The Lazy Dungeon Master (Tabletop RPG Book)

As a big fan of the 80/20 method (80% of the results come from 20% of the effort) although I am want to abuse it and try to just do that 20% of the work and get 80% of the results. On a good day, I like to think I can even pull off a 10/90.. Well, running a role-playing campaign, especially one that isn’t just straight out of a book, is a daunting challenge. There are so many pitfalls and rabbit-holes to fall down that preparing for a session can suck up whatever time you have to spend. For several years, Michael Shea has run a blog giving advice on running an RPG campaign. Favoring the less if more approach, he’s covered topics like The Minimum Viable D&D Game or Running Combat in the Theater of the Mind. After a few years he put together a book called The Lazy Dungeon Master to package all of his advice into one book. Recently, he kickstarted a revised edition of the book as well as a companion workbook entitled Return of the Lazy Dungeon Master and The Lazy DM’s Workbook. He’s back again with a Kickstarter ending very soon, with The Lazy DM’s Companion. The new book is a mix of advice for specific types of situations (one on one games, zone based combat, creating secrets and clues, etc…) as well as a bunch of tables to help trigger new ideas and tools to help make a game more interesting while keeping things running smoothly. I thought I’d take a moment to give my thoughts on the first two books in the series.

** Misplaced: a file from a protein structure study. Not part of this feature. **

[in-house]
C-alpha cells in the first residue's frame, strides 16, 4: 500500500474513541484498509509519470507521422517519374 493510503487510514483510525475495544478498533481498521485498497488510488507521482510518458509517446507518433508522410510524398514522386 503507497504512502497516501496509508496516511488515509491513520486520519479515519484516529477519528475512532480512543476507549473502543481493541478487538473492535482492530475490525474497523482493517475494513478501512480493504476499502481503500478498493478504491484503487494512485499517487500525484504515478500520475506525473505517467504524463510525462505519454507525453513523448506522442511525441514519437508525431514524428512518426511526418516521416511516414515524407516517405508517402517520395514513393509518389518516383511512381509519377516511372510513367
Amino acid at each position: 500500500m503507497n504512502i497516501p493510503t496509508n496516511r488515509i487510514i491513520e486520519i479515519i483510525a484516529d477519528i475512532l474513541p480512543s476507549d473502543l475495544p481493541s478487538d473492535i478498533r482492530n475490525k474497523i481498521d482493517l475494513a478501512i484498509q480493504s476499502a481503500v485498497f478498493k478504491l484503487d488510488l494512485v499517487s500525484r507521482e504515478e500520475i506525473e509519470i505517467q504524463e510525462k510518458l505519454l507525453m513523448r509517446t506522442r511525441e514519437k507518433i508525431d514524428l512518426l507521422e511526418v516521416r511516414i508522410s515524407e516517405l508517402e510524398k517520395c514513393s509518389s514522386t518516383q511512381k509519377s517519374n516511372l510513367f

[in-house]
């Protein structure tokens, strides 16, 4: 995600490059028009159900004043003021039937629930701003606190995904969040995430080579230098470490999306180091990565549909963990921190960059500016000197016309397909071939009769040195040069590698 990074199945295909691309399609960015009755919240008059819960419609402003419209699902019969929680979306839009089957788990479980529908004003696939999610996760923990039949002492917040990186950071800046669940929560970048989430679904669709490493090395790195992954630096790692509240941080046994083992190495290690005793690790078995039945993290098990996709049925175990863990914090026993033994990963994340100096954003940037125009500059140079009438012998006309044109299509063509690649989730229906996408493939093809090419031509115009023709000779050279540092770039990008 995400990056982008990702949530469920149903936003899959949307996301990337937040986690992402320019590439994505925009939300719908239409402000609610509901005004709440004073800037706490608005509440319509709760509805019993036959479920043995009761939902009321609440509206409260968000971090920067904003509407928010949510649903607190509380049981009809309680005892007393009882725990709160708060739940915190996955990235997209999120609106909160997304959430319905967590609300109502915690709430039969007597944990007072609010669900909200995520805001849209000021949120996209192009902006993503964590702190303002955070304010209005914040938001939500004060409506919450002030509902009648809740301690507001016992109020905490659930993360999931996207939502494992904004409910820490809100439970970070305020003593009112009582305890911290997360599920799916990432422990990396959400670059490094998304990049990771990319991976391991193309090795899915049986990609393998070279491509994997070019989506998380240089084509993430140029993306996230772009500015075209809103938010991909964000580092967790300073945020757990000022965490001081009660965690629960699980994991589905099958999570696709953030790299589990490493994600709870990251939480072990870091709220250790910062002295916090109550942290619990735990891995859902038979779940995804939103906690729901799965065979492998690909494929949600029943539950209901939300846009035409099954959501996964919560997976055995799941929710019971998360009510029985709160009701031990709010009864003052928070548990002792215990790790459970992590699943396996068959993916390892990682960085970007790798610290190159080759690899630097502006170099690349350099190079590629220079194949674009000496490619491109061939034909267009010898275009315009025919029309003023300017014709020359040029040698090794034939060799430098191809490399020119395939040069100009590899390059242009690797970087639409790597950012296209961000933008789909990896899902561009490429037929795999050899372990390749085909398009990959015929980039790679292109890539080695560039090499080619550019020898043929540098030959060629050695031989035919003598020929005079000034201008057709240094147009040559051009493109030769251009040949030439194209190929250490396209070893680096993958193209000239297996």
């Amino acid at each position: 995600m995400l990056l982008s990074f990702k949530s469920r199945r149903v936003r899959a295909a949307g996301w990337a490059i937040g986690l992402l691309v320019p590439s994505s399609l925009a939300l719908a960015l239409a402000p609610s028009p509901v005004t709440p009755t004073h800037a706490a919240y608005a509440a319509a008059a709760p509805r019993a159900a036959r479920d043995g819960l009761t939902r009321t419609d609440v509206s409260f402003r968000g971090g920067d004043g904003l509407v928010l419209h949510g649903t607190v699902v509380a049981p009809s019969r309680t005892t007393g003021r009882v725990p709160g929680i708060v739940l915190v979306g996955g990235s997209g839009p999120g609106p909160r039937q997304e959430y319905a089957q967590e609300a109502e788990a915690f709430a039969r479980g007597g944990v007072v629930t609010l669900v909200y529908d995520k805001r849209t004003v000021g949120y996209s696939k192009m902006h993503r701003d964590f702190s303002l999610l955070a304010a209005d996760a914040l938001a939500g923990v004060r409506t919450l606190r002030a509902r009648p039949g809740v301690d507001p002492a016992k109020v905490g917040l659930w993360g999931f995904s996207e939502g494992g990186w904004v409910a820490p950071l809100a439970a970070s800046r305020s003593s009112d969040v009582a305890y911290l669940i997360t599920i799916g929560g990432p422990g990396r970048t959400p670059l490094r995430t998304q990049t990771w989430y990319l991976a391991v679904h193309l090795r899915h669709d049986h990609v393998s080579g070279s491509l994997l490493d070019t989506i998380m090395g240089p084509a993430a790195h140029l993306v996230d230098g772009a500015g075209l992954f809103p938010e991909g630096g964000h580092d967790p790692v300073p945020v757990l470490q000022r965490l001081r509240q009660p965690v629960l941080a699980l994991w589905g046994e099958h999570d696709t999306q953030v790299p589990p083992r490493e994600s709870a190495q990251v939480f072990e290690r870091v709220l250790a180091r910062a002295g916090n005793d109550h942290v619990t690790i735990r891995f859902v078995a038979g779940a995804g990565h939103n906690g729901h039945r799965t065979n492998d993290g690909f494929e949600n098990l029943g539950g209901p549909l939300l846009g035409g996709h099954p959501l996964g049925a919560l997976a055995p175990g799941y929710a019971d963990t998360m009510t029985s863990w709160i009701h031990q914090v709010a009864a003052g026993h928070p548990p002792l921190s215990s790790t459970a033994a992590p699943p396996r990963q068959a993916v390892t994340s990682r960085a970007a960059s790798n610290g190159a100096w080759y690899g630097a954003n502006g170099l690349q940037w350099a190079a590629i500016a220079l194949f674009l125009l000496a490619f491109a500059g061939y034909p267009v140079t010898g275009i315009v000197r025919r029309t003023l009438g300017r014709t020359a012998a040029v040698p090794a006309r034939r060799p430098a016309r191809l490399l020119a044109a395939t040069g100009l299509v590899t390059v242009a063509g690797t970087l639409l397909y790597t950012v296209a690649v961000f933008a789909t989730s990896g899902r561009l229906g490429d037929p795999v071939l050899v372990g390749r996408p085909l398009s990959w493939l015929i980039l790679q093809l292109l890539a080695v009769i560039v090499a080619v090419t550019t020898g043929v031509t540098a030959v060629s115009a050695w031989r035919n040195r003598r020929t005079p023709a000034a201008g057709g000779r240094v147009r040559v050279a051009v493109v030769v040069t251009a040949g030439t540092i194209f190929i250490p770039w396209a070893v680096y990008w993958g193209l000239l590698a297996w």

The Return of the Lazy Dungeon Master